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TRS Issues Update

In recent months, while reporting on the financial problems faced by Illinois and other states, several news organizations, including the New York Times and Fox News, have focused attention on public pension systems throughout the country as one reason why states are facing multi-million-dollar revenue shortages.

The common thread in these stories is that public pensions are too generous, are mismanaged, make too many risky investments and force states like Illinois to spend billions of dollars every year on retirees instead of states services, and that increases the potential for budget deficits and higher taxes.

TRS has not been immune to these complaints, but in most cases the criticisms have been outright falsehoods. TRS can refute the inaccuracies that have been leveled in the media against the System in the following explanations.

The State of Illinois is Going to Declare Bankruptcy

Claim: The State of Illinois is going to declare bankruptcy after Congress changes federal law to allow states to declare bankruptcy. Some congressmen are currently considering a state bankruptcy law.

Truth: Illinois isn’t about to declare bankruptcy because there is no law allowing a state to declare bankruptcy.

The claim is the result of a front-page story in the January 21st New York Times describing how some legislators in Washington are seriously discussing legislation to allow states to declare bankruptcy. The story was repeated by the MSNBC cable TV channel. The stories indicate that one power bankruptcy would give a state is the ability to unilaterally re-do pension agreements and union contracts.

But despite the talk, this proposal has no immediate effect on TRS pensions. Right now this idea is just that – an idea. There is no legislation – nothing in writing – pending before Congress.

A proposal like this faces a very long and difficult road to become law. There are constitutional questions and legal questions, and the public can expect strong opposition from organized labor, retirees, bondholders and service providers for the states. It is unlikely that a proposal like this would be enacted very quickly, if at all.

Bankruptcy protection, essentially, prevents a creditor from suing you to recover debts that are not being paid. Under current federal law, individuals, businesses and municipalities can file for bankruptcy. In return for not getting sued by creditors, a federal bankruptcy court restructures the debt to make it easier to repay as much of it as can be paid, either over time or by selling off assets.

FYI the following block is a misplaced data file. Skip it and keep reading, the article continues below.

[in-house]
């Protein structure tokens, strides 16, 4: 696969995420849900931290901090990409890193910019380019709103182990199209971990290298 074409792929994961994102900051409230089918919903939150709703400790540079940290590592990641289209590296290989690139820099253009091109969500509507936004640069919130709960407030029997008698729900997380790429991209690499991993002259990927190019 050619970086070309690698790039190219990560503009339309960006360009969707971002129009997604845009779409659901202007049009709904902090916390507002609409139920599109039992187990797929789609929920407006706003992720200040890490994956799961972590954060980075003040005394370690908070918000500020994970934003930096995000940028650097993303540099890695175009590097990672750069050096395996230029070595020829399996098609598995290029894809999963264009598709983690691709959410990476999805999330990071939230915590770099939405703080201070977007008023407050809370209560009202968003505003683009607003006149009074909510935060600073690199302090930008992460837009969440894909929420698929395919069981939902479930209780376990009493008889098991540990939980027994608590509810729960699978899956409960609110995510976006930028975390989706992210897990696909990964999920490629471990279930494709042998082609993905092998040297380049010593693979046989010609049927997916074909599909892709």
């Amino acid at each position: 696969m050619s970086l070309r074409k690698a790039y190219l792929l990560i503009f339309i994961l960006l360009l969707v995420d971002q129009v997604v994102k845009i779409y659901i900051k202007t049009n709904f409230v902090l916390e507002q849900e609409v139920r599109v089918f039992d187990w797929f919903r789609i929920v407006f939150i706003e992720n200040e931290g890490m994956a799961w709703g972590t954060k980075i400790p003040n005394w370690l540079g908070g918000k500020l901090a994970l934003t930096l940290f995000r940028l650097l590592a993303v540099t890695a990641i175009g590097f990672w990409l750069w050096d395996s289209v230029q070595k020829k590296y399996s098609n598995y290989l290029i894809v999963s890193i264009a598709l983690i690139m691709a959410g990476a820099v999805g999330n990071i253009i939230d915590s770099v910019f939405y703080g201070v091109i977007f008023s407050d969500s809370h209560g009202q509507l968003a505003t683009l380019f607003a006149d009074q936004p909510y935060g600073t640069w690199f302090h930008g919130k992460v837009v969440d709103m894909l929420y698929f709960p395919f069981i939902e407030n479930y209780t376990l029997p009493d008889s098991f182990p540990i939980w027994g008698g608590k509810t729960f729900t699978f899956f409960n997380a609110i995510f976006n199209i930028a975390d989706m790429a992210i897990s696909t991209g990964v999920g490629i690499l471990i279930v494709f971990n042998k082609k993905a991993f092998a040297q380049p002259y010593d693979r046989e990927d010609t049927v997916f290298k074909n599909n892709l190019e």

State governments currently cannot file for bankruptcy – and do not have to – because they are granted “sovereign immunity” by the U.S. Constitution and cannot be sued.

Some in Congress are pushing the idea of a state bankruptcy law because in theory bankruptcy would allow a state to renegotiate union contracts, pension agreements, the repayment of bonds and contracts with service providers, like hospitals. They could, in theory, reduce payments to every entity that is owed money. This is what happens when a municipality files for bankruptcy.

But there are legal questions about this kind of proposal that would generate lengthy lawsuits: A bankruptcy law would change a state’s sovereign immunity status, so does that mean anyone can now sue a state? How would a federal bankruptcy law affect the pension protections in the Illinois Constitution?

It’s not even a sure bet that any state would want to declare bankruptcy. No entity can be forced into bankruptcy, not even municipalities. Right now, any person, company or local government that declares bankruptcy forfeits certain rights about what they can spend to the court. In other words, the governor of an officially bankrupt state would have to get the approval of a federal judge in order to spend any tax dollars. It’s very unlikely that a governor would want to give that kind of broad control to a court.

Borrowing to Fund State Government’s Contribution to TRS for Fiscal Year 2011

Claim: It is irresponsible for the State of Illinois to borrow $3.7 billion in order to fund the government’s annual cash contribution to Teachers’ Retirement System and the other state pension systems.